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Master's Dissertation
DOI
Document
Author
Full name
Maria Elena Espinoza Muñoz
E-mail
Institute/School/College
Knowledge Area
Date of Defense
Published
São Paulo, 2019
Supervisor
Committee
Lincopan, Nilton (President)
Garcia, Doroti de Oliveira
Sampaio, Jorge Luiz Mello
Silva, Rodrigo Cayô da
Title in Portuguese
Resistência aos compostos de amônio quaternário (QACs) de uso doméstico e hospitalar em patógenos prioritários multirresistentes
Keywords in Portuguese
CIMs
Compostos de amônio quaternário
Genes QAC
Patógenos prioritários
Resistência
Abstract in Portuguese
Compostos de amônio quaternário (QACs) têm sido amplamente utilizados como desinfetantes e antissépticos, sendo essenciais na prevenção e controle de infecções bacterianas na medicina humana e veterinária. Embora patógenos prioritários multirresistentes têm sido muito bem caracterizados quanto ao perfil de suscetibilidade e contexto genético da resistência aos antibióticos, dados de resistência aos QACs são limitados. Assim, o objetivo do presente estudo foi avaliar a atividade in vitro dos QACs de uso doméstico e hospitalar [cloreto de benzalcônio (BAC), cloreto de cetilpiridinio (CPC) e brometo de cetiltrimetilamônio (CTAB)], contra patógenos prioritários multirresistentes, identificando os principais genes de resistência associados. Foram estudadas 100 cepas multirresistentes previamente sequenciados usando as plataformas Illumina MiSeq e NextSeq representativas de diferentes hospedeiros (humanos e animais) e fontes (ambientes e alimentos). As cepas foram identificadas como Klebsiella pneumoniae (n= 24), Escherichia coli (n= 30); Pseudomonas aeruginosa (n= 10), Enterobacter spp, (n= 8), Acinetobacter baumannii (n= 11) e Salmonella spp. (n= 17). Genes de resistência aos QACs foram identificados in silico através do alinhamento dos contigs obtidos de cada cepa sequenciada com genes de referência obtidos do GenBank, utilizando o programa Geneious versão 8 (Biomatters Ltd). A identidade de cada gene foi analisada utilizando o programa BLASTx, no qual um critério baseado em ≥90% identidade resultou na identificação dos genes mdfA (77%), qacE (44%), qacEΔ1 (43%), sugE(c) (29%), emrE (21%), qacA (19%), sugE(p) (5%), qacF (7%), qacH (7%) e qacL (7%) em 85 cepas; enquanto que 15 cepas não possuíam nenhum gene de resistência aos QACs. A concentração inibitória mínima (CIM) dos QACs para as 100 cepas foi determinada pelo método de microdiluição em caldo. Os resultados sugeriram que a resistência em patógenos prioritários circulando na interface humano-ambiente-animal não é restrita aos antibióticos, uma vez que a elevada ocorrência de genes qacE, qacEΔ1 e mdfA poderia estar associada com uma redução da suscetibilidade para QACs. Consequentemente, a resistência aos QACs poderia também contribuir para a persistência e adaptação destes patógenos nos seres humanos e outros animais, assim como em ambientes impactados antropogenicamente.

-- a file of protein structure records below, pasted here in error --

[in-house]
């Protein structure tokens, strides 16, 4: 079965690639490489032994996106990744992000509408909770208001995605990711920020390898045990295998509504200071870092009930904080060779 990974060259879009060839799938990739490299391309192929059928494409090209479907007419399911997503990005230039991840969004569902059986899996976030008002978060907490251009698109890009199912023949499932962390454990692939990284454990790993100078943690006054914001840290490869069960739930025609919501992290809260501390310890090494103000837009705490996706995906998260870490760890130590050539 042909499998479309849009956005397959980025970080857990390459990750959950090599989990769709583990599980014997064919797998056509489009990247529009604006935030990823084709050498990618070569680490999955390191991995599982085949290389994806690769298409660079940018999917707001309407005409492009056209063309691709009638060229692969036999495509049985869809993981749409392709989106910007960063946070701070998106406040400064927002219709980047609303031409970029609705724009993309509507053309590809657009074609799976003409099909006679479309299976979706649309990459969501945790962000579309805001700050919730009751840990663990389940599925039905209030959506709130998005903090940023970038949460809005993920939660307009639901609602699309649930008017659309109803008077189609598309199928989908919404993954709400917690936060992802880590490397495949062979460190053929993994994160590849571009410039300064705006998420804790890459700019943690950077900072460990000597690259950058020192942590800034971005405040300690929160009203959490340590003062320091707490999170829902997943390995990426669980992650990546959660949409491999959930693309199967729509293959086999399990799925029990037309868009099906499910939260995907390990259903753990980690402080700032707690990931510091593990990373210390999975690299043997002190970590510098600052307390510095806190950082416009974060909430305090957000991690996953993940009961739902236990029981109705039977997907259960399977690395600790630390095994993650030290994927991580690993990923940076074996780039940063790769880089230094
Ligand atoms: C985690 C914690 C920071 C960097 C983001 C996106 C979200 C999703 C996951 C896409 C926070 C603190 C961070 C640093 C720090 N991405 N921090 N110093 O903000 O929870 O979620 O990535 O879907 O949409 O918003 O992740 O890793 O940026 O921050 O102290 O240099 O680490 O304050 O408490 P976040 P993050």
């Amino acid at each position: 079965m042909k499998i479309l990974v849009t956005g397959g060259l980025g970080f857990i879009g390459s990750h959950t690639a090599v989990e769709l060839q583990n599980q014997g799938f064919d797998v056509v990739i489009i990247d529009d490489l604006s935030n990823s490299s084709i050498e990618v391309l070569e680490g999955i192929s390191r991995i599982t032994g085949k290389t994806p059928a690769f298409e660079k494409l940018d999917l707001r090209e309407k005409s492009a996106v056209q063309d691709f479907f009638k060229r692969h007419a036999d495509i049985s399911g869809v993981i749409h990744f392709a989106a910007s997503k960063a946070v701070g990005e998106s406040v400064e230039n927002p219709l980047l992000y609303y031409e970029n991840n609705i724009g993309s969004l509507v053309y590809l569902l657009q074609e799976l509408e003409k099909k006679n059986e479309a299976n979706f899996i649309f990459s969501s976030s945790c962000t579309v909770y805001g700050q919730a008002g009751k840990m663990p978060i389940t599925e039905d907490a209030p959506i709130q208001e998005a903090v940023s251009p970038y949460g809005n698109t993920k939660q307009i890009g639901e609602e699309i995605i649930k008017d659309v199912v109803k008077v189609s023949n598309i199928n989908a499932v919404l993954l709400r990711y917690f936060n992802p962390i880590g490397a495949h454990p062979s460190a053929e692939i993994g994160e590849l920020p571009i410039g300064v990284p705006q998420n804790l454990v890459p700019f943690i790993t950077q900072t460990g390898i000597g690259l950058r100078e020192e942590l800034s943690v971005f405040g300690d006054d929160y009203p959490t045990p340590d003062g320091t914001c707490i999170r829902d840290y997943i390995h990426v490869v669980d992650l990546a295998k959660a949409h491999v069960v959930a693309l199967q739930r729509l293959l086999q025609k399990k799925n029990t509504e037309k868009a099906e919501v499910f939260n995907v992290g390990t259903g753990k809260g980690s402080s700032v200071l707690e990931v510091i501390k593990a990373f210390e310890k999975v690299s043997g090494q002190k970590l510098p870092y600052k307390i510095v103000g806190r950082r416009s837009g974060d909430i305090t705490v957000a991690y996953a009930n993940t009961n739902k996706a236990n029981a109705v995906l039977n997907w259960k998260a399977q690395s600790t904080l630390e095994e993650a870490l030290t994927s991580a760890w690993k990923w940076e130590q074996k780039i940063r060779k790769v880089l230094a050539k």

Title in English
Resistance to quaternary ammonium compounds (QACs) for domestic and hospital use in multiresistant priority pathogens
Keywords in English
MIC
Priority pathogens
QAC genes
Quaternary ammonium compounds
Resistance
Abstract in English
Quaternary ammonium compounds (QACs) have been widely used as disinfectants and antiseptics, being applied as essential compounds in the prevention and control of bacterial infections in human-and veterinary hospital medicine. Although multiresistant priority pathogens have been well characterized with respect to their susceptibility profile and their genetic context of resistance for antibiotics, studies of resistance to QACs are limited. Thus, the objective of the present study was to evaluate the in vitro activity of QACs [(benzalkonium chloride (BAC), cetylpyridinium chloride (CPC) and cetyltrimethylammonium bromide (CTAB)] for household and hospital use against multiresistant priority pathogens, identifying the main resistance genes associated. A hundred multiresistant isolates (previously sequenced using the Illumina MiSeq and NextSeq platforms), representative of different hosts (humans and animals) and sources (environment and food) were studied. Isolates were identified as Klebsiella pneumoniae (n=24), Escherichia coli (n=30), Pseudomonas aeruginosa (n=10), Enterobacter spp. (n=8), Acinetobacter baumannii (n=11) and Salmonella spp. (n=17). In silico analysis for identification of genes conferring resistance to QACs were performed by aligning the contigs obtained from the strains with reference genes deposited in GenBank, using the Geneious version program (Biomatters Ltd). Similarities were analyzed using the BLASTx online program, considering the alignment criteria based on ≥ 90% identity. The result of these analysis revealed the presence of the following QAC genes: mdfA (77%), qacE (44%), qacEΔ1 (43%), sugE(c) (29%), emrE (21%), qacA (19%), sugE (p) (5%), qacF (7%), qacH (7%) e qacL (7%); while 15 strains showed no resistance genes for QACs. Determination of QACs minimum inhibitory concentration (MIC) for the 100 isolates, by the broth microdilution method. These results suggest that resistance to QACs in priority pathogens, circulating at the human-environment-animal interface, is not restricted to antibiotics, since the high occurrence of genes qacE, qacEΔ1 and mdfA were associated with a reduced susceptibility to QACs. Consequently, resistance to QACs could also contribute to the persistence and adaptation of these pathogens in humans and othes animals, as well as in anthropogenically impacted environments.
 
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Publishing Date
2019-07-11
 
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